Prepared by Leslie Emerick, Lobbyist
The 60-day short session of the Washington State Legislature ended on March 12th, 2020. It seems so long ago now, but on March 2nd I attended the Senate Ways & Means committee hearing with Secretary of Health John Wiesman requesting $100,000 million in additional funding to address the coronavirus outbreak in Washington state. The good news was that the legislature was still in session and able to address the public health crisis while they were still in Olympia. Both the Senate and the House agreed to tap the “rainy day” fund to address the funding issue and by the end of session legislators had decided to pull $200,000 out of the fund to protect public health because in the span of one week it had become even more clear that we were in a public health crisis.
My how the world has changed is the span of a few weeks…with the spread of the coronavirus, we now live in a new reality. With virus cases climbing by the day, experts say we are in for a severe pandemic that has already impacted home care providers throughout the state. Sadly, Washington state is ground zero in the United States with much of the initial outbreak stemming from a Kirkland nursing home. Since we do not have statewide testing easily available, it was hard to know early on how widespread the virus was and now it has shown up in most counties in the state. Governor Inslee has been on the forefront of asking for federal assistance and proclaiming an emergency in our state on February 27th, 2020. For more information please go to:
Department of Health: https://www.doh.wa.gov/Emergencies/Coronavirus
WA State Employment Security: https://esd.wa.gov/newsroom/covid-19
DSHS Coronavirus Alert: https://www.dshs.wa.gov/alert/covid-19-information
Bills of High Interest and Concern
Summary: Home care agencies and the Consumer Directed Employer must adopt and maintain a comprehensive written policy about how they will address instances of discrimination, abusive conduct, and challenging behavior by July 1, 2021. Abusive conduct includes workplace aggression, workplace violence, aggravated workplace violence, physical sexual aggression, rape, attempted rape, sexual contact, sexual harassment, workplace verbal aggression, or inappropriate sexual behavior. Discrimination includes existing prohibited practices and discriminatory harassment but does not include a client refusing to hire or terminate an employee based on gender preferences. Challenging behavior is behavior by a service recipient that is caused by or related to a disability that might be experienced by the employee as offensive or presenting a safety risk. The policy must:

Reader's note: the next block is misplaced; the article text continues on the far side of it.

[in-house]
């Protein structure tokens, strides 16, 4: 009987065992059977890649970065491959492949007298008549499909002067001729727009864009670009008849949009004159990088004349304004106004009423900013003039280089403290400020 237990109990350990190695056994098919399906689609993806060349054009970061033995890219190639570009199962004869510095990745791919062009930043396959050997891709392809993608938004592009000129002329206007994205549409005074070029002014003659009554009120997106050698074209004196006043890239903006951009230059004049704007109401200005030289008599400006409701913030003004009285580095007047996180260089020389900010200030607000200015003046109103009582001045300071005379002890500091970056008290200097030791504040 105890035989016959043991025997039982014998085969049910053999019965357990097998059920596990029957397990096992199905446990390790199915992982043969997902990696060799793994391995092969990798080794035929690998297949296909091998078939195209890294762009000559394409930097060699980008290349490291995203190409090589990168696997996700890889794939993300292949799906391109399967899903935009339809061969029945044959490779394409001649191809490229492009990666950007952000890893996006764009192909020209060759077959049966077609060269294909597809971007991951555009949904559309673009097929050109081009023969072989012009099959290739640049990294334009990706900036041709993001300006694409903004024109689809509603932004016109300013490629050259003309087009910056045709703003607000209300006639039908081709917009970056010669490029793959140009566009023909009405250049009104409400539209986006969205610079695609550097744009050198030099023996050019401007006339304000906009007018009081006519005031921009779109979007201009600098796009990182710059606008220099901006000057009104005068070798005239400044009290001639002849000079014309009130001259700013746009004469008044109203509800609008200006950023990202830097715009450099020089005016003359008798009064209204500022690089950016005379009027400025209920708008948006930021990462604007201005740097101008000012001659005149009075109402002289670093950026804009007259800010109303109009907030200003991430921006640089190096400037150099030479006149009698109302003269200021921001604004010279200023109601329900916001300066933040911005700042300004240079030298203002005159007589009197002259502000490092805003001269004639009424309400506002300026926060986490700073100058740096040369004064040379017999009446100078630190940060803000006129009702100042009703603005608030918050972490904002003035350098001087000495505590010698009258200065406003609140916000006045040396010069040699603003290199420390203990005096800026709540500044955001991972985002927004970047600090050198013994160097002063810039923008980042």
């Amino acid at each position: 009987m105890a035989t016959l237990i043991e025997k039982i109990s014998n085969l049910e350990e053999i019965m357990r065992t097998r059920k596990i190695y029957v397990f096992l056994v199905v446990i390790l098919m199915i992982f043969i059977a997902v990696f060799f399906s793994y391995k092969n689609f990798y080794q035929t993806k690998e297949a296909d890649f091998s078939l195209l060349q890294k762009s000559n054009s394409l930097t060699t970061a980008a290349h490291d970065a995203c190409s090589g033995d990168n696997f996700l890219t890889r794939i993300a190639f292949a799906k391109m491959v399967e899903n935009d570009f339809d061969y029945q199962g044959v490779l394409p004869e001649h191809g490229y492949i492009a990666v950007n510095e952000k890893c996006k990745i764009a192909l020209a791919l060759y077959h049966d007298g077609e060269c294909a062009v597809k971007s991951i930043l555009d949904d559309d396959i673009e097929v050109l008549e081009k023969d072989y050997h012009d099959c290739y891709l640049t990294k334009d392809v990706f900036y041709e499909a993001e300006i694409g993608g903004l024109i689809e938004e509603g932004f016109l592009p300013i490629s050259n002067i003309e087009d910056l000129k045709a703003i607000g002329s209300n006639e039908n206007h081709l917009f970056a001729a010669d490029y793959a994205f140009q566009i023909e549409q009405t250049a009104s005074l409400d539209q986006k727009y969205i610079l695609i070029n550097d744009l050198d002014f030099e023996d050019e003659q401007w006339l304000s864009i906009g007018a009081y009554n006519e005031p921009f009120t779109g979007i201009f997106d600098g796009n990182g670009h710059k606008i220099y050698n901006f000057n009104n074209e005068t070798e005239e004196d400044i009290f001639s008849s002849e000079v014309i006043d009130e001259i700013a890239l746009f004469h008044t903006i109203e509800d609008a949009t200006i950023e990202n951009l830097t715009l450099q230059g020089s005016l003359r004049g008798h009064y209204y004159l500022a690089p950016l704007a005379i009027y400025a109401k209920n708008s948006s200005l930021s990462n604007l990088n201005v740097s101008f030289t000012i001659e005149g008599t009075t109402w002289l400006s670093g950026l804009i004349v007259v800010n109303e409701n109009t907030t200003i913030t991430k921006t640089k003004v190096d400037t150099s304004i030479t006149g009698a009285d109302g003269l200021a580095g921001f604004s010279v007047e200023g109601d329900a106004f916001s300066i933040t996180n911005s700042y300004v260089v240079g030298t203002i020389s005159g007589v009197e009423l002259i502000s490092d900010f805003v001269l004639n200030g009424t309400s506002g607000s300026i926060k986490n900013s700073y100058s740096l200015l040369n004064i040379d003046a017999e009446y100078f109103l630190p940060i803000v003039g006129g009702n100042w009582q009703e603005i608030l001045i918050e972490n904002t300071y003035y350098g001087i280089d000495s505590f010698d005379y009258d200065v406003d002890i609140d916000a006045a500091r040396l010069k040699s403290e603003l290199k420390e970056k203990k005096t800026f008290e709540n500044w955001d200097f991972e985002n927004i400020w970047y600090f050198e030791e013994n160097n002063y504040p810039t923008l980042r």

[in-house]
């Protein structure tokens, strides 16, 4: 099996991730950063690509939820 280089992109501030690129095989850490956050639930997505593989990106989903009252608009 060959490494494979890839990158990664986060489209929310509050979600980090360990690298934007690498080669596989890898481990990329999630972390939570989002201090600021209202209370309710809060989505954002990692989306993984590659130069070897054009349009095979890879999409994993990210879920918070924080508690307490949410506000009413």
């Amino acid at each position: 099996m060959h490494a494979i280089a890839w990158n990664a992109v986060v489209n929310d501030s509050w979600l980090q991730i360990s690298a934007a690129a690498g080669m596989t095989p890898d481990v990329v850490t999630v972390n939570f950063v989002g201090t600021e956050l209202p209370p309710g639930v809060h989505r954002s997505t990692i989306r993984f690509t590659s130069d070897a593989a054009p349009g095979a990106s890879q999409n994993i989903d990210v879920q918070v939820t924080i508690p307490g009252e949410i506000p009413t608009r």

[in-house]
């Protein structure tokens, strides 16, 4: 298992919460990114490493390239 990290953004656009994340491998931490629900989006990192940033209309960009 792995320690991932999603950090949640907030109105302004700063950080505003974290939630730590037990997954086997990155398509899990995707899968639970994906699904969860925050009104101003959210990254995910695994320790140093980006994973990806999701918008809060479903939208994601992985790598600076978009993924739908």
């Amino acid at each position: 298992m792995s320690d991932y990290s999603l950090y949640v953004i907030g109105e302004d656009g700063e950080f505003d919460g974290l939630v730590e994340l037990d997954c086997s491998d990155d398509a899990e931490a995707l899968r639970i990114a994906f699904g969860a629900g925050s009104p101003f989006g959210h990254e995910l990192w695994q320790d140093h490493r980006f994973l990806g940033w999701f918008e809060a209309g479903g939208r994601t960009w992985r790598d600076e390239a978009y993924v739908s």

Define discrimination, harassment, abusive conduct, and challenging behavior; describe the types of discrimination and abusive conduct covered by the policy; identify multiple people to whom an employee may report discrimination, abusive conduct, and challenging behavior; include permission and a process allowing workers to leave situations where they feel their safety is at immediate risk; include prohibition against retaliation and describe how the employer will protect employees against retaliatory behavior; provide resources for a worker to utilize; and include any additional recommendations from the training work group convened by DSHS.
The employer must review and update the policy annually and ensure that all employees are aware of the policy. The policy must be disseminated to each employee at the beginning of employment, annually, and when substantive updates occur, posted in prominent locations at the place of business, and available in English and the top three languages spoken most by long-term care workers in the state.
Prevention Plan. Beginning July 1, 2021, home care agencies and the CDE must implement a plan to prevent and protect employees from abusive conduct, assist employees working in environments with challenging behavior, and work to resolve issues impacting the provision of personal care.
A workplace safety committee consisting of employee-elected individuals, employer-selected individuals, and at least one service recipient representative, must develop and monitor the plan and review the number of miscategorizations in aggregate. If the workplace committee does not have the required number of members, the employer must document evidence showing that they were unable to get employees or service representatives to participate. A labor management committee established by a collective bargaining agreement that receives formal input from representatives of service recipients who wish to participate in the committee’s deliberations is sufficient to fulfill the requirement for a workplace safety committee. The plan should be reviewed and updated as necessary, at least every three years, and must be adjusted based on the workplace safety and employer’s annual review of incidents of discrimination and abusive conduct in the home care setting.
The plan must include processes for intervening and assisting employees affected by challenging behaviors and abusive conduct, engaging appropriate members of the care team when allegations of discrimination, abusive conduct, or challenging behaviors occur and engaging the service recipient in problem resolution. In developing the plan, the employer must consider any guidelines on violence in the workplace or in health care settings issued by the Department of Health (DOH), DSHS, L&I, the federal Occupational Safety and Health Administration, and the training work group convened by DSHS.